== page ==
In a move that looks not in the least bit sketchy, the former lead prosecutor for special counsel Robert Mueller’s investigation will be the head fundraiser of a campaign event for presumptive Democratic presidential nominee Joe Biden.
Fox News reported Thursday that Andrew Weissmann, previously a Mueller deputy and currently a New York University law professor, will be headlining a “virtual fireside chat” on June 2.
The event will be moderated by former New Jersey Attorney General Anne Milgram.
According to the New York Post, Milgram is also an NYU law professor, although this is one of the less-concerning felicitous coincidences surrounding the event.
It’ll be taking place on Zoom, as so much of our cultural life does nowadays. An invitation from Biden’s “Victory Fund” said “guests who RSVP by making a contribution … will be sent instructions for how to join via Zoom.”
Leaving aside the problematic angle of having a “fireside chat” on June 2 (if you need a fire at the beginning of June, we really ought to consider our dogma surrounding global warming), there’s a lot to unpack here, none of which is good.
Weissman was never a favorite of conservatives, particularly when you consider aggressive tactics in special counsel cases that seemed dangerously political.
Of course, being part of the special counsel operation, Weissman’s only job was to get to the truth, the whole truth and nothing but the truth. He was completely nonpartisan when he was with Mueller’s investigation, of course.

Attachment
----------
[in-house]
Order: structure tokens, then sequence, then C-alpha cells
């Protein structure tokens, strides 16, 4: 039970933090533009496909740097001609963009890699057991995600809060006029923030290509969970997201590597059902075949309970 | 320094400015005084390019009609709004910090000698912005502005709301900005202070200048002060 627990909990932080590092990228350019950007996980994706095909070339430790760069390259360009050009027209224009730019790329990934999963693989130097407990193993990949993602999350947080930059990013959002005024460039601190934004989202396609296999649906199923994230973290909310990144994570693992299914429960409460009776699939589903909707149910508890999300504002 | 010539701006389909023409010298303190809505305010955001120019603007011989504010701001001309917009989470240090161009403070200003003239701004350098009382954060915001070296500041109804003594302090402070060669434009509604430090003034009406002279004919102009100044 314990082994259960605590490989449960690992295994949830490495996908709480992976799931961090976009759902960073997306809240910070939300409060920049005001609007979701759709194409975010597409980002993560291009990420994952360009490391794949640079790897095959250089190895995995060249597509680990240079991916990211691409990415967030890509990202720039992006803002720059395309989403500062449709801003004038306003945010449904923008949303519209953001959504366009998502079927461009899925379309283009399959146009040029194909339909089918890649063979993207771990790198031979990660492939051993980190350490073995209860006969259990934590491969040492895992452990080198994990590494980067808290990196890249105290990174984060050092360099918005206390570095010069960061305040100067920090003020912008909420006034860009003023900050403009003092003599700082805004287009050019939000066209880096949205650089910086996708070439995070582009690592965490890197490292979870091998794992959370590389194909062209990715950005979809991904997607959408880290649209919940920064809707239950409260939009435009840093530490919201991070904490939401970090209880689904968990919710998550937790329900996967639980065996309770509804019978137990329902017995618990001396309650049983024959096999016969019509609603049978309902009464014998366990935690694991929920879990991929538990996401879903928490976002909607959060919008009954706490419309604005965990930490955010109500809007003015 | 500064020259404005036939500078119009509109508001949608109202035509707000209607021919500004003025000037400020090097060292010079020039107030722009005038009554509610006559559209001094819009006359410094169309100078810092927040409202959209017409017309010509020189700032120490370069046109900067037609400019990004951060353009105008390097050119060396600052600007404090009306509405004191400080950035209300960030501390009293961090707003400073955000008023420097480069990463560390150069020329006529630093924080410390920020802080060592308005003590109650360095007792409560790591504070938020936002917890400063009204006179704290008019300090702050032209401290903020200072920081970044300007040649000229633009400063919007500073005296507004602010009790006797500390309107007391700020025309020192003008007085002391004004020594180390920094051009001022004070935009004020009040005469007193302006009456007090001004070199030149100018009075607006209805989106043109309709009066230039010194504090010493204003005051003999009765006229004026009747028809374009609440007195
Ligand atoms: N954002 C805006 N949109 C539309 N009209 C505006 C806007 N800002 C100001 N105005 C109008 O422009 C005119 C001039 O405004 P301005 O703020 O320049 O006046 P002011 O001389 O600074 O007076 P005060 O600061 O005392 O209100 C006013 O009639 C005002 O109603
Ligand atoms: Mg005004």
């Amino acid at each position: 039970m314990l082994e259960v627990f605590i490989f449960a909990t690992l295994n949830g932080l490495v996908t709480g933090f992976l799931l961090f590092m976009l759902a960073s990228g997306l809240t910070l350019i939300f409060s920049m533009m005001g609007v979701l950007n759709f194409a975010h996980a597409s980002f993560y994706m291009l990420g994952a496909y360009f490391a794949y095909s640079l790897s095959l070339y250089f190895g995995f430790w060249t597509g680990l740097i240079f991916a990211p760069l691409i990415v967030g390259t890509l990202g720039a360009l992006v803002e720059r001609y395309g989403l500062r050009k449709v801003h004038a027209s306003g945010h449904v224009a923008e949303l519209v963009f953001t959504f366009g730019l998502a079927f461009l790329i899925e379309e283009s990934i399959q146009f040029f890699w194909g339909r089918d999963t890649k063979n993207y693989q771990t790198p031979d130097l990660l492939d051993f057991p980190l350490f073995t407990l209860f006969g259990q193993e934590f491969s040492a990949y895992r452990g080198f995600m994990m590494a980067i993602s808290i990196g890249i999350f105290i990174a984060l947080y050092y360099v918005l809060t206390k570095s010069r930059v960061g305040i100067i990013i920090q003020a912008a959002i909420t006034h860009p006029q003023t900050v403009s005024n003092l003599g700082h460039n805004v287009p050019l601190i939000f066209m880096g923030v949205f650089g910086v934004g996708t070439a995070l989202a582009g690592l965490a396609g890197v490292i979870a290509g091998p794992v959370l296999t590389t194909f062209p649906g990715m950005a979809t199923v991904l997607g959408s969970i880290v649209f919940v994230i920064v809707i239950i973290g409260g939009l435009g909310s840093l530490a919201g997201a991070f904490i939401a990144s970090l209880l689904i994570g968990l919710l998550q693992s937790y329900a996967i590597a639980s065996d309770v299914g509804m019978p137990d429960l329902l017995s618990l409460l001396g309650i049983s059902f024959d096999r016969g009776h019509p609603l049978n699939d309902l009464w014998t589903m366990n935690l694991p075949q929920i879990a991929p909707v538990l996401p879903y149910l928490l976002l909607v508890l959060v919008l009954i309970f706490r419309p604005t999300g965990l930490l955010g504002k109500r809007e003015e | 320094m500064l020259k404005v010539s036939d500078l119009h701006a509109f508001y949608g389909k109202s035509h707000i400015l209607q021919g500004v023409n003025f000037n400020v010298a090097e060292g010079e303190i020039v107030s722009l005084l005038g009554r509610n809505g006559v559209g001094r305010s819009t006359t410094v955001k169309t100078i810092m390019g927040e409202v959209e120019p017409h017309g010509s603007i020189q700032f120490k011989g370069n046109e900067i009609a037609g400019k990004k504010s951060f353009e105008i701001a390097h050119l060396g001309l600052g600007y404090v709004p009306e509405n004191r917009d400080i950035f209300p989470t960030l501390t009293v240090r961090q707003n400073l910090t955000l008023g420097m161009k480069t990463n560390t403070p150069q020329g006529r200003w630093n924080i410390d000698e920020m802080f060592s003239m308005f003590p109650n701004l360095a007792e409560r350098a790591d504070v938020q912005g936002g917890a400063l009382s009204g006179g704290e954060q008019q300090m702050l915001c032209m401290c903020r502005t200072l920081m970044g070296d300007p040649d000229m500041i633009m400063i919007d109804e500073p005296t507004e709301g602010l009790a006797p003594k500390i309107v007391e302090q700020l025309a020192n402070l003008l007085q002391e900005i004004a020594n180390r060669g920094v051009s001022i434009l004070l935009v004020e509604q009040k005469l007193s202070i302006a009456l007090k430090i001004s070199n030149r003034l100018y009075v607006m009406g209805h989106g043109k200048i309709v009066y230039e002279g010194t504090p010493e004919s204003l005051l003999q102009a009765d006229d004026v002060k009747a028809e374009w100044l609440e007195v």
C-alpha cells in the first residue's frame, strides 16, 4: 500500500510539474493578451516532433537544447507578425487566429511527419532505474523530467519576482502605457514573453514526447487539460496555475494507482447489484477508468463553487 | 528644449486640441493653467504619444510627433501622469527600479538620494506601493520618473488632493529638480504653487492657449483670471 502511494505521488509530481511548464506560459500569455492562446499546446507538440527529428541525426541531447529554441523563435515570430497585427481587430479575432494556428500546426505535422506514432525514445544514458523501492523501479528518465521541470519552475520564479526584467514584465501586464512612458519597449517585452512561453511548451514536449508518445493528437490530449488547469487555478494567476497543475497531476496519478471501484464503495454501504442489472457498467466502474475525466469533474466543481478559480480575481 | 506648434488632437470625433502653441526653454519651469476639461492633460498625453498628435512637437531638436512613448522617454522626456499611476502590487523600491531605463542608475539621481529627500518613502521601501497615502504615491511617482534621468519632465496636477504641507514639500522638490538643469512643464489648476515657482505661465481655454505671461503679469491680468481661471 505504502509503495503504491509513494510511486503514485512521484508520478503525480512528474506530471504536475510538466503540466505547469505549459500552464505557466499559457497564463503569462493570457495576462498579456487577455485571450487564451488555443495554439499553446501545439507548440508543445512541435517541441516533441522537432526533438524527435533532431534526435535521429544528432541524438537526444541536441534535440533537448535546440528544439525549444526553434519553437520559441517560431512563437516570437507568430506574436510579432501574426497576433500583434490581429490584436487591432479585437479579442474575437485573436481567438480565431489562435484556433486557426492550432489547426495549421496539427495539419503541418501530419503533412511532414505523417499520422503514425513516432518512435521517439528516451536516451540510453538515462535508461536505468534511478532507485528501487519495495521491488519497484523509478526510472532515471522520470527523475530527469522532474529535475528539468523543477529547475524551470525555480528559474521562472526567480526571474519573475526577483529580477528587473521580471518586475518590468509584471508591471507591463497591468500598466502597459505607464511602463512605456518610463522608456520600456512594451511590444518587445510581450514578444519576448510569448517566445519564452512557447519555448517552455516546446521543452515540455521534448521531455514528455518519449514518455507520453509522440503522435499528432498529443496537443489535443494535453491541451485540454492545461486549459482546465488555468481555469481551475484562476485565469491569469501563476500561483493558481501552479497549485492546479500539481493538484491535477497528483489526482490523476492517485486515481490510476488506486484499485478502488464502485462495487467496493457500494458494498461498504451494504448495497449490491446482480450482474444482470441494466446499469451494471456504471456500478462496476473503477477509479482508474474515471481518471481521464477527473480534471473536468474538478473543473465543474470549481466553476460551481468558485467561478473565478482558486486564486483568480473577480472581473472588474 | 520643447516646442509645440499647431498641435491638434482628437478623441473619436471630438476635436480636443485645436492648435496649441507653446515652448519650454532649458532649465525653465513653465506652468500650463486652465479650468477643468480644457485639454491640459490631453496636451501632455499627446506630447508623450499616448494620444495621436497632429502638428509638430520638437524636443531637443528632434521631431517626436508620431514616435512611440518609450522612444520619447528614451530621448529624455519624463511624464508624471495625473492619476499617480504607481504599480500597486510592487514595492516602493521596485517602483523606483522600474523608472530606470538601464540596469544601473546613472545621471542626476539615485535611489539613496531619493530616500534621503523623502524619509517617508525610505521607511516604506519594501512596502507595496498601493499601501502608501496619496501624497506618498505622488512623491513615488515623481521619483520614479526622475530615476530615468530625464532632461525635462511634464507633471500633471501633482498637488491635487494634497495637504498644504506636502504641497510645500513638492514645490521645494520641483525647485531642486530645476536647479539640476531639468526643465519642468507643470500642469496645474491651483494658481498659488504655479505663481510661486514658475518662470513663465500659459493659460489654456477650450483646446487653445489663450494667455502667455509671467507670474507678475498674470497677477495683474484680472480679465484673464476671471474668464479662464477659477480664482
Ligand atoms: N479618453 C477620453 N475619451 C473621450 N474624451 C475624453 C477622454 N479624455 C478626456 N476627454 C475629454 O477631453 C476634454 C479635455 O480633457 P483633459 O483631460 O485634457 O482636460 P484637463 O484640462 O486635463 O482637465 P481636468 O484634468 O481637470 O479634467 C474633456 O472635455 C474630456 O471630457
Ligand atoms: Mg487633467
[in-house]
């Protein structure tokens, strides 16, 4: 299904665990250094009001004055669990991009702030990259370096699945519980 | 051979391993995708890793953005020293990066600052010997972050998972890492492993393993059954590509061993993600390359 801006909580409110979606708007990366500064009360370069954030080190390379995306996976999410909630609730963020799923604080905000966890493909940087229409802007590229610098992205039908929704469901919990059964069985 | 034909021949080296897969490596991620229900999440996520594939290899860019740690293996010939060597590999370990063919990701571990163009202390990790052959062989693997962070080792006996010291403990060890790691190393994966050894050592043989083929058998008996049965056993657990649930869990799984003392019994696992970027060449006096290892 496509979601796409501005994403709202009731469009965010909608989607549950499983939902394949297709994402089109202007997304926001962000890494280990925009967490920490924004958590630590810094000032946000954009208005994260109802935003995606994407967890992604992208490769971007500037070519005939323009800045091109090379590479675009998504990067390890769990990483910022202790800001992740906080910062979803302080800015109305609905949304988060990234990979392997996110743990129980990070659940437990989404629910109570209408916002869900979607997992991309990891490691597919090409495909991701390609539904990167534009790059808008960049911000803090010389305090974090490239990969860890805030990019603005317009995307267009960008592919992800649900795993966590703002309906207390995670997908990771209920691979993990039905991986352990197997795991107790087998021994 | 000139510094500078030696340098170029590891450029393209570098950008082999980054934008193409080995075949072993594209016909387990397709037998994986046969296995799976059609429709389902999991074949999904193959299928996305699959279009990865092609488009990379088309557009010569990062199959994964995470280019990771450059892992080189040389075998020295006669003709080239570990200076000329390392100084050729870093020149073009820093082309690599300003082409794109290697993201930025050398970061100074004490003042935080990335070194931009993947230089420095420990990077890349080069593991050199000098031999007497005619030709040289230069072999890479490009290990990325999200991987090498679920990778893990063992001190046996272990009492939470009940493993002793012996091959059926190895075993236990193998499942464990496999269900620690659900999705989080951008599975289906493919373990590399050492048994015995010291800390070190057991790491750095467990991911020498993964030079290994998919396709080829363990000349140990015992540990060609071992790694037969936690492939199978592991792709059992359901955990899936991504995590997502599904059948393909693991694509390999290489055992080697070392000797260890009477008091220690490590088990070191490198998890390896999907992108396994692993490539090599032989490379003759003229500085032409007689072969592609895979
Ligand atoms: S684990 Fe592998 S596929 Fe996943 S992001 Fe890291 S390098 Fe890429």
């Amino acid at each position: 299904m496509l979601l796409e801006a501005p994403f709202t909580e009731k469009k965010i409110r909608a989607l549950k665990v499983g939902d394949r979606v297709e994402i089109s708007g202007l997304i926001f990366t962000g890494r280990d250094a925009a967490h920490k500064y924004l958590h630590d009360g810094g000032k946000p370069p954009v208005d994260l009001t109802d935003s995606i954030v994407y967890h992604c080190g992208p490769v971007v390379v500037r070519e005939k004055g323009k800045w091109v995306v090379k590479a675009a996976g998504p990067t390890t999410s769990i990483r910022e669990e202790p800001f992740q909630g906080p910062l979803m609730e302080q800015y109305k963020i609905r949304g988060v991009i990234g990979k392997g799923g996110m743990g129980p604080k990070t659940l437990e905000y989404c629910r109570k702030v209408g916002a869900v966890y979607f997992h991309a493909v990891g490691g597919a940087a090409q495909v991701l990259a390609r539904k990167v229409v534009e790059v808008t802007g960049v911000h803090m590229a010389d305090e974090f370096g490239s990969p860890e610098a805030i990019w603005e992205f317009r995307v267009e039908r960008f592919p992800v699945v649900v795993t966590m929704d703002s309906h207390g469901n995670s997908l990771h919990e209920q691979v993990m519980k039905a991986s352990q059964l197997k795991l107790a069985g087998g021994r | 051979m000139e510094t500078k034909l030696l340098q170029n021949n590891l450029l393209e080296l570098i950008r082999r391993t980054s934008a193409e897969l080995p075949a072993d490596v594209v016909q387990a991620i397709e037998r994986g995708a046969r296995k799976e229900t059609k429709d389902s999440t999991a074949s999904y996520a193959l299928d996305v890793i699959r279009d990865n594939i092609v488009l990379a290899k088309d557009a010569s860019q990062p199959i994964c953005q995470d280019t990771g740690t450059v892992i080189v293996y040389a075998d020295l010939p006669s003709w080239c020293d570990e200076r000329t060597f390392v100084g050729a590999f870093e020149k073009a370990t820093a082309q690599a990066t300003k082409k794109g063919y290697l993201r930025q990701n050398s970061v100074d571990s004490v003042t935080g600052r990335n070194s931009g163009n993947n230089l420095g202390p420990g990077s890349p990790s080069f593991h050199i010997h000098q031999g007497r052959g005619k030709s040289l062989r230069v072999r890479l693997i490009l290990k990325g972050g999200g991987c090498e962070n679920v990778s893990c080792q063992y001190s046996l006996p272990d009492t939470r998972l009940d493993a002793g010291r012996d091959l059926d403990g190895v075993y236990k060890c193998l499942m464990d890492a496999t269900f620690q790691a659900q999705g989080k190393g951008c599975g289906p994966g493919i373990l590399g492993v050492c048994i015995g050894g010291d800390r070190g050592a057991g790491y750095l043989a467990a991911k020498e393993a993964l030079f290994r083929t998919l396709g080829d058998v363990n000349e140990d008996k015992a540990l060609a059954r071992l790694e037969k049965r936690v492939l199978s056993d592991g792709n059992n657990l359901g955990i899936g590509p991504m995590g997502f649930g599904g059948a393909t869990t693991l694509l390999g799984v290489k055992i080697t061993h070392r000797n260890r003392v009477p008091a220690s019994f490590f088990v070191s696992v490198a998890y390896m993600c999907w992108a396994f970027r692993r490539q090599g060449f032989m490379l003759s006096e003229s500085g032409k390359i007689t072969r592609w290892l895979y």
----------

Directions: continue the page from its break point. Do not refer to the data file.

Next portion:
If you forgot the kind of fawning coverage this got 18 months ago, remember that Mueller was portrayed as Captain America and Weissman was his top deputy.
Think of him as the Bucky Barnes of the operation, fearlessly going after Paul Manafort for some iffy dealings in Ukraine while Steve Rogers went after Russian collusion that didn’t actually exist.
Well, at least we know Bucky’s politics. The apolitical Weissman — who was supposed to be doing his duty within the federal government without prejudice or concern to what happened to the Trump administration — is now lending his efforts to the Biden campaign.
And yet that’s still not touching on the major problem with this.
In any functional democracy, we wouldn’t have to worry about a prosecutor’s political inclinations, and not just because they would put them aside for the greater good. The problem is that we’re not in a functional democracy. We’ve long been in a government of, by and for the elites.
The biggest issue with the Mueller investigation wasn’t the seeming focus on delegitimizing President Donald Trump. It was why they wanted to delegitimize the Trump administration in the first place.
Weissman is indicative of the incestuous nature of Washington’s politics. He’s worked with Republican and Democrat presidents, but he’s always a man who’s colored inside the Beltway’s lines.
He’s a consummate careerist — and four more years of Trump means the possibility of four more years in exile in Greenwich Village teaching law to NYU students.
Trump’s campaign was thoroughly unsurprised at the fact Weissman ended up on the bill for a Biden fundraiser.
“It’s no surprise that a guy who tried to take down the president through the sham impeachment would also help Joe Biden’s campaign,” Trump campaign communications director Tim Murtaugh told Fox News.
“It doesn’t get any swampier than this: trying to stage a partisan coup against the president and then raising money for his political opponent.”
So, here we go. If you give Joe Biden enough of your cash, you too can spend a bit more of your week on Zoom, asking bland questions of a bland careerist whose primary claim to fame, at least at the moment, is that he once put Paul Manafort behind bars and tried to find evidence that the president colluded with the Russians. (In a completely nonpartisan way, of course).
If this is the kind of thing that’s worth money to you, well, you’re doubtlessly the Biden type to begin with.
If you think this reeks of the swamp that got Donald Trump elected in the first place — well, you’re right.
No matter how much money they end up raising, the stench isn’t going to go away.
This article appeared originally on The Western Journal.